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Trump’s offensive to ‘wipe out’ al-Shabaab threatens more pain for Somalis

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The Guardian — A new US-backed military offensive against Islamist militants in Somalia could undermine the massive international effort to help millions of people threatened by the worst drought there in more than 40 years, aid officials in the unstable east African state fear.

More than £50m has been raised by individual donors in the UK and the British government has contributed another £110m to help avert hundreds of thousands of deaths in Somalia. More than six million people there are in need of immediate assistance, with half of them facing famine.

British officials in Mogadishu, Somalia’s capital, said that the effort was “unprecedented”. The UN target of raising $835m (£654m) has largely been met, raising hopes that a repeat of the tragedy of the 2011 famine, which killed 250,000 people in the country, will be averted. However, aid workers in Somalia warn that any significant offensive, especially if accompanied by the use of air power, could have a devastating effect on relief operations.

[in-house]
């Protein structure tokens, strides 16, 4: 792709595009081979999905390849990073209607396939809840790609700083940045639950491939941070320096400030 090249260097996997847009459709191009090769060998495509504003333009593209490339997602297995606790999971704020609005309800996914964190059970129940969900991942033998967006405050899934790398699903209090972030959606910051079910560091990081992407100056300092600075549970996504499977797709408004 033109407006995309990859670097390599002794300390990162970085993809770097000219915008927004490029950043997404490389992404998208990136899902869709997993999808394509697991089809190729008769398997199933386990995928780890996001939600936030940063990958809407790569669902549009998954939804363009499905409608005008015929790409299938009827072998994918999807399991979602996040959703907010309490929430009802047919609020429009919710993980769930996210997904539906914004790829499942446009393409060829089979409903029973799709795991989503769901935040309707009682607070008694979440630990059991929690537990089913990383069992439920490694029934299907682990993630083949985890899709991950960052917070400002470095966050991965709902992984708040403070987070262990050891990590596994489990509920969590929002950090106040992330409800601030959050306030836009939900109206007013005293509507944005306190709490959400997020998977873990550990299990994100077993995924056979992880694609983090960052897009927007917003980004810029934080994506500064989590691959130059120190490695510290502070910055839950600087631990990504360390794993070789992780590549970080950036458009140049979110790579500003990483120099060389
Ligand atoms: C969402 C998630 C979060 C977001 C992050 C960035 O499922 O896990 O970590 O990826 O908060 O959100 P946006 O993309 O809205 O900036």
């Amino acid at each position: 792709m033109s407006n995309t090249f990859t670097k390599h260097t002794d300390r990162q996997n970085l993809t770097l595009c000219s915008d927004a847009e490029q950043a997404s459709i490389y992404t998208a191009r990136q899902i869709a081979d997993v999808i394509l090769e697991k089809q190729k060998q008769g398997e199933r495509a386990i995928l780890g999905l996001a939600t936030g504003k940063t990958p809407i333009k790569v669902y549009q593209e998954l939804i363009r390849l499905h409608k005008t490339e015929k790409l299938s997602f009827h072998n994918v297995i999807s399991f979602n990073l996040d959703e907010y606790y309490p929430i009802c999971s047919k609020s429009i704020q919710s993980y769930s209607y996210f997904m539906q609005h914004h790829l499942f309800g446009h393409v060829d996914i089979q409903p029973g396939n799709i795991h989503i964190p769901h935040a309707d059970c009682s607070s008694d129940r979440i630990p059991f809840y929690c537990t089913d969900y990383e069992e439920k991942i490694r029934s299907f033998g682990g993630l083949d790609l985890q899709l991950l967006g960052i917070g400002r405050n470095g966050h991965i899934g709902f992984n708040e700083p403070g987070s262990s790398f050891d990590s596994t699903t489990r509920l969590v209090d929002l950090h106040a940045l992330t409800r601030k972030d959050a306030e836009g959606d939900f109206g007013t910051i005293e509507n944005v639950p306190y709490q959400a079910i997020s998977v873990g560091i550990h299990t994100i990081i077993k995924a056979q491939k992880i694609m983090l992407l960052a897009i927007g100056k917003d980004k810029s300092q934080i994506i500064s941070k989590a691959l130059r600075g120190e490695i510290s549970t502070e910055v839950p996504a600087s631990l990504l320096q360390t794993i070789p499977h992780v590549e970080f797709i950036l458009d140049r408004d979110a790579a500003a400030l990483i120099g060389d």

“Increased belligerence from some international and national actors is not going to help us … if things deteriorate as a result of military effort, that will be man-made,” said Peter de Clercq, the United Nations’ deputy special representative of the secretary-general in Somalia. “We have argued very strongly that this is not the time for military action.”

Other senior aid officials spoke of a “nightmare scenario” of widespread fighting in the middle of a humanitarian crisis. “It would be a catastrophe … and could totally undermine everything that is being done to save lives,” said one official, who requested anonymity because of the sensitivity of his organisation’s operations in the country.

But Mohamed Abdullahi Mohamed, the newly elected president of Somalia, and President Donald Trump have both signalled an imminent offensive against al-Shabaab, an Islamist extremist group allied to al-Qaida that controls much of the region worst hit by the drought.

Mohamed, a dual US-Somali national, pledged earlier this month to deliver on his campaign promise to rid his country of the group. At a press conference last month, he offered an amnesty to al-Shabaab militants who surrendered within 60 days, but warned the rest would “face the consequences … a new war”. Trump recently designated the country a “zone of active hostilities”, allowing commanders greater authority when launching airstrikes, broadening the range of possible targets and relaxing restrictions on the use of air power designed to prevent civilian casualties.

Ministers said that Mohamed’s decision to launch renewed action against al-Shabaab had been taken after talks with Washington.